Why Smothering Ruins Relationships

Have you ever been in love before? If you aren’t quite sure, the answer is that you have never been in love. If you’ve experienced being in love, you will know it isn’t quite as romantic or glorious as you think it will be before it happens to you. In truth, love can make you feel terribly insecure. You wonder if the object of your affections returns the intensity of the sentiment you feel. It’s also common to feel some jealousy when your sweetheart is not with you. For instance, you imagine them in someone else’s arms and it makes your stomach form uncomfortable knots.


Not everybody responds admirably to the feelings of jealousy and insecurity that can come to the surface when we are in love. Instead, many people end up behaving in ways that ultimately end up sabotaging their romantic relationship. One of the worst things you can do if you want your relationship to last is to smother your partner. Billions of people have ended relationships because their partner was making them feel suffocated. You may even have done this yourself in a previous relationship.

Smothering Behavior

What, then, constitutes smothering? It’s not the easiest question to answer. That’s because everybody has their own needs when it comes to personal space. Generally, though, you will suffocate your partner if you don’t allow them enough alone time. This can include things like insisting that your partner spends all of their free time with you, calling too much, or texting them several times a day. It could even include commenting on everything they post on social media.

Stay Relaxed

You can also behave in a way that many would consider too clingy during those times when you are together with your partner. Examples include sulking if they talk to a member of the opposite sex while you’re out together, wanting to know who just called them, saying you love them every five minutes, asking where they think the relationship is headed after only two dates or asking if they are OK because they haven’t said much for the past ten minutes.

Feeling Controlled

Why is being clingy and smothering your romantic partner such a bad idea? If you’ve ever had an overly-clingy partner, you will already know the answer to this question. How did you feel when that man/woman would not stop texting you or questioning your actions during times when you were not with them? When someone smothers you it makes you feel that they don’t trust you, or they wouldn’t feel the need to breathe down your neck. It can make the relationship seem like a chore if you constantly feel obliged to explain yourself. It can also cause feelings of resentment because it seems the other partner is trying to control you.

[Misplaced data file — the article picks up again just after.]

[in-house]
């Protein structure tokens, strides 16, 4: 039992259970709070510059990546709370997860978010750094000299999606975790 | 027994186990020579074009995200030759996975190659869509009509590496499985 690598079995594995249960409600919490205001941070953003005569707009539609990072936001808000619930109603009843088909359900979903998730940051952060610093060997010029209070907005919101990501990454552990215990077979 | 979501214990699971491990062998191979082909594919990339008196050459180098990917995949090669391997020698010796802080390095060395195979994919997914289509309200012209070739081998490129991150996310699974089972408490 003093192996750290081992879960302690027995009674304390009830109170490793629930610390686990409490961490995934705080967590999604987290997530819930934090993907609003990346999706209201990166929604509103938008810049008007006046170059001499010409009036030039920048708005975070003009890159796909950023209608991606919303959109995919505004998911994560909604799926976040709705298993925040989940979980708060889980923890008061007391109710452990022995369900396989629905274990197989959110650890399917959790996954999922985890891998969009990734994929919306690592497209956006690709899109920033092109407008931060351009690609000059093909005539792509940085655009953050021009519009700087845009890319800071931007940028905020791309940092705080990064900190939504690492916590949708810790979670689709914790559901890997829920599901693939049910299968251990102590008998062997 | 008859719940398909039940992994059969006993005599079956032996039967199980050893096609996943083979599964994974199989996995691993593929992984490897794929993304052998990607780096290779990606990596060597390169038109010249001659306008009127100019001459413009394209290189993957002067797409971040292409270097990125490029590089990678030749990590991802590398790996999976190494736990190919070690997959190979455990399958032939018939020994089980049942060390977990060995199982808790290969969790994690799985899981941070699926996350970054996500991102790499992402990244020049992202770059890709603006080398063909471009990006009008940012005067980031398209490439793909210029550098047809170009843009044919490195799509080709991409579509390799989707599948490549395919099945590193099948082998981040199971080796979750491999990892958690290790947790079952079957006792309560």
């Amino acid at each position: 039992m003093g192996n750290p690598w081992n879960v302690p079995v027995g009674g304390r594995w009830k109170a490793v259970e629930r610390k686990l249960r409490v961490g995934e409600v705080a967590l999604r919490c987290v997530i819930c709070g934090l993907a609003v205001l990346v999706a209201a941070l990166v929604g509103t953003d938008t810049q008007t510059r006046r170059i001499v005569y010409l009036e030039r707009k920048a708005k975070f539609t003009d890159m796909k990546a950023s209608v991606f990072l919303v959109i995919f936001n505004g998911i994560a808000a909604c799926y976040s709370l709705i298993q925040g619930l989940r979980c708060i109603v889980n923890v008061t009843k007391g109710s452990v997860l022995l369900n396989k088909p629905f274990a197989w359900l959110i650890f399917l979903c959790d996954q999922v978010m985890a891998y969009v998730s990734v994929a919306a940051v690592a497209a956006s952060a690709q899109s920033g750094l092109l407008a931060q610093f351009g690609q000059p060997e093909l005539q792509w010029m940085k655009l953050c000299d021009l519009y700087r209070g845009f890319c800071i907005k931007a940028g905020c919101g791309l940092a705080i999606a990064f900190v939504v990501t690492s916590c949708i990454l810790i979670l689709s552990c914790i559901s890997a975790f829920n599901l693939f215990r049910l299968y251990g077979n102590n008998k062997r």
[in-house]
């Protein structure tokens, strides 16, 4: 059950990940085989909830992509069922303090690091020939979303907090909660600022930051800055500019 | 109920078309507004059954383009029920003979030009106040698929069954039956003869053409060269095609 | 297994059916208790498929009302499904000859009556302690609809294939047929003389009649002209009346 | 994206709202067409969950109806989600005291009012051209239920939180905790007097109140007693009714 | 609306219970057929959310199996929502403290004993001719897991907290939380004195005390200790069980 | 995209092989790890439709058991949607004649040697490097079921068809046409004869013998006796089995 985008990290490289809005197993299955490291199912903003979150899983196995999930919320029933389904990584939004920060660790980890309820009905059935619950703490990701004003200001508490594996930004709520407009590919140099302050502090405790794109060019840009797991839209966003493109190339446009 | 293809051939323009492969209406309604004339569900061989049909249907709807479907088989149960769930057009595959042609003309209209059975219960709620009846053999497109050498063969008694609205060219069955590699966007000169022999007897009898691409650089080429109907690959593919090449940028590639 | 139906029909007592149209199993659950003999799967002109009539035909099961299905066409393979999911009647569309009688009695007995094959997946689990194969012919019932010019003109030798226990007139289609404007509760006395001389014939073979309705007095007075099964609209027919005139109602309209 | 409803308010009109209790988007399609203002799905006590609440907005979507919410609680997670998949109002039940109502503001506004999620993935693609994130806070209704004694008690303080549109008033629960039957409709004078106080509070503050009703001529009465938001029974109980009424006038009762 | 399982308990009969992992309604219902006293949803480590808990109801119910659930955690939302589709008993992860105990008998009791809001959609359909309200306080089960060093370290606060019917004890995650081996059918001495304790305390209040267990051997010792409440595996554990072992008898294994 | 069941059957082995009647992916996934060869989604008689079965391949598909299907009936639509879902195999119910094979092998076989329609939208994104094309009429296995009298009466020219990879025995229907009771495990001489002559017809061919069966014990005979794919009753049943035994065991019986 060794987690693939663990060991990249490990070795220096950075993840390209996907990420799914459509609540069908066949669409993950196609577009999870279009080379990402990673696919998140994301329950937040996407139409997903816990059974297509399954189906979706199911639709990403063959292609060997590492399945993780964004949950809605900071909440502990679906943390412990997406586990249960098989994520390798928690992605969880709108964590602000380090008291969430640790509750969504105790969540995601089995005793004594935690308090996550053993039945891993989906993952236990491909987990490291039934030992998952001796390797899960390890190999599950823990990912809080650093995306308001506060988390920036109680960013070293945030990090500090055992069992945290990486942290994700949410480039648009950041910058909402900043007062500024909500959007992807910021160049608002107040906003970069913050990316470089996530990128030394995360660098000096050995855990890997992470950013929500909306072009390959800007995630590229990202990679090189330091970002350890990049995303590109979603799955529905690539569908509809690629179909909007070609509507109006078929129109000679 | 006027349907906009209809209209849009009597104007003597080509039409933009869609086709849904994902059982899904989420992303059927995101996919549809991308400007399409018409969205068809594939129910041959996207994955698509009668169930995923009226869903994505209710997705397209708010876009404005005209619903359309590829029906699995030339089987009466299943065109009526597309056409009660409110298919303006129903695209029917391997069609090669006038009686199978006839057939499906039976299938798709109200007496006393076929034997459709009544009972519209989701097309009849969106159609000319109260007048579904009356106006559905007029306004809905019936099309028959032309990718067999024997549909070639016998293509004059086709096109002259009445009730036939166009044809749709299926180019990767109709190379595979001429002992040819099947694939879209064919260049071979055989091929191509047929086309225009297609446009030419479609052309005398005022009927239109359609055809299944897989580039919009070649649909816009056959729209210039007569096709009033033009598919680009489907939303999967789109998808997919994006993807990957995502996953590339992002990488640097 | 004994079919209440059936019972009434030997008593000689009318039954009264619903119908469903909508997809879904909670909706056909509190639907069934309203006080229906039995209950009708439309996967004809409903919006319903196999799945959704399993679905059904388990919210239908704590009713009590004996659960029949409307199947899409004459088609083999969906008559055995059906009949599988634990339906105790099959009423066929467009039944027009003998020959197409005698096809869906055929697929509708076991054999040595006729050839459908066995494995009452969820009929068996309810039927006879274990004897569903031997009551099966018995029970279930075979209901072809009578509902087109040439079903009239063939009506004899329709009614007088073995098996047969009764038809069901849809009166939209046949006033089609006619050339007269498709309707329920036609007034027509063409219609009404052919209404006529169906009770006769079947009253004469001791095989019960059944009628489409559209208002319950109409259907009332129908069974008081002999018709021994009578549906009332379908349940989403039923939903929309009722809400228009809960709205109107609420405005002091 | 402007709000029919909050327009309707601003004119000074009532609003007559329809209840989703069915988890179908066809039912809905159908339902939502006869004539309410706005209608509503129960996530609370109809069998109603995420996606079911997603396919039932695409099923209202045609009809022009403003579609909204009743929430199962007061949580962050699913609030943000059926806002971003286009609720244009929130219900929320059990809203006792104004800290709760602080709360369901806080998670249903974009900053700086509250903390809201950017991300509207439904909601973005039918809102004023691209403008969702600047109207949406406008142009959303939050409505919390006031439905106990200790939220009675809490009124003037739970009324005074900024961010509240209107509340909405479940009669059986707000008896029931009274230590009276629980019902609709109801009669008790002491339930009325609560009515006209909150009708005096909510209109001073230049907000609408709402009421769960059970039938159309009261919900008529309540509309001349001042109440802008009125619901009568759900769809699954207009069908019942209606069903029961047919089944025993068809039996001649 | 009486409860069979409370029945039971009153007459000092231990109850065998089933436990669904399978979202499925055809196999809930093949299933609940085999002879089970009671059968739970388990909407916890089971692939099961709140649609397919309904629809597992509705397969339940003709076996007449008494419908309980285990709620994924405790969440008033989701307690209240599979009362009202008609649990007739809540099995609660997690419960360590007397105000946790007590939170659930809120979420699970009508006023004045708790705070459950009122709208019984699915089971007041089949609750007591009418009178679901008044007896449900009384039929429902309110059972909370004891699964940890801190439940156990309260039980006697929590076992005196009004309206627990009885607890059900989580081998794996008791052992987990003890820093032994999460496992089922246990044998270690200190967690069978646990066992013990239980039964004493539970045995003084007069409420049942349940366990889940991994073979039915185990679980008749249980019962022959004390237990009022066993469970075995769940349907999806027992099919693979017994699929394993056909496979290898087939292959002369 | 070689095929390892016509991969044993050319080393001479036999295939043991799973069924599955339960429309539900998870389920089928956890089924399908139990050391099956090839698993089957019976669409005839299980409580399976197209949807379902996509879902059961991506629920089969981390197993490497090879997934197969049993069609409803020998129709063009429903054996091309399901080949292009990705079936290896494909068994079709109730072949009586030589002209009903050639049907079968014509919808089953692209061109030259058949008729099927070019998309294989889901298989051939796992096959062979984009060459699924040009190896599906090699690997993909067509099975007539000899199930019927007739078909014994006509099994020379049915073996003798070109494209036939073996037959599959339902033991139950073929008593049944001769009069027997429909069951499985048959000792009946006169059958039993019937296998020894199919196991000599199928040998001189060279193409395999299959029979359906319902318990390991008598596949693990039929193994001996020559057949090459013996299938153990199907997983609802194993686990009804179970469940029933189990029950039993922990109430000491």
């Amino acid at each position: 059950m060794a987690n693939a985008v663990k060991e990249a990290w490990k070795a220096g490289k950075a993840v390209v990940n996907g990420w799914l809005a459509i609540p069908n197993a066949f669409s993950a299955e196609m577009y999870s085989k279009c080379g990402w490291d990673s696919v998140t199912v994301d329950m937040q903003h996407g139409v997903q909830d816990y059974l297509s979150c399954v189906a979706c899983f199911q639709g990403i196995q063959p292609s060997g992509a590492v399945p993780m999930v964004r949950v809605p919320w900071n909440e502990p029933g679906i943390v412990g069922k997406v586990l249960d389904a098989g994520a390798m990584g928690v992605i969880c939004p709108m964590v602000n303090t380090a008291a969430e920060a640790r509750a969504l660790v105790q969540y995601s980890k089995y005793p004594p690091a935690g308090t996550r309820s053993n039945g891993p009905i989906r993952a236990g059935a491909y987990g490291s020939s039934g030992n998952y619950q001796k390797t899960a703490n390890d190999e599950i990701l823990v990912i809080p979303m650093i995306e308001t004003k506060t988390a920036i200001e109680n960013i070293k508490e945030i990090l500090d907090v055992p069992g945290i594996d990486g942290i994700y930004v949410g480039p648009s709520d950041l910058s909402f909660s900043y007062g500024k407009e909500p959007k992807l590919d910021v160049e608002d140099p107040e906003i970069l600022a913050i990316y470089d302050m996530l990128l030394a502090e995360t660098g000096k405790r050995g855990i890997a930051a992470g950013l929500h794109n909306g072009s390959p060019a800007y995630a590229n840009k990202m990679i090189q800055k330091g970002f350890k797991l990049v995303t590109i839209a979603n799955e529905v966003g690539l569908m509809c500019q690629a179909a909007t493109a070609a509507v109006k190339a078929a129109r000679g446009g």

Not Very Alluring

Smothering your partner will also make you seem less sexy and mysterious in your partner’s eyes. There is a straightforward explanation of why this is so. If you are always present, either physically or digitally, you are not giving your partner the chance to miss your company and wonder what you’re doing. What’s more, if your life revolves around your romantic partner and you don’t fill it with other interests, how will you ever bring something new to the table in terms of conversation topics?

Dignified Conduct

The fact is that clingy behaviour kills your sex appeal completely. It doesn’t matter if you have model looks, a nice personality, and financial success if you don’t know how to give your partner space or conduct yourself in a dignified fashion around them. Clingy behaviour hints at a lack of self-worth. It’s highly off-putting and it can sour even the sweetest of romantic relationships.

Question Yourself

You may now be wondering how you can avoid behaving in a clingy way? One way to keep yourself in check is to question whether you’d like to be the recipient of the same behaviour you are exhibiting. If it is something that could put you off, you should probably reconsider doing it.

A Universal Feeling

A dislike of feeling smothered in relationships is universal. It’s not exclusive to any gender or sexual orientation. Therefore, the ultimate rule is simple: If you don’t like to be on the receiving end of certain behaviours, don’t inflict them on others.

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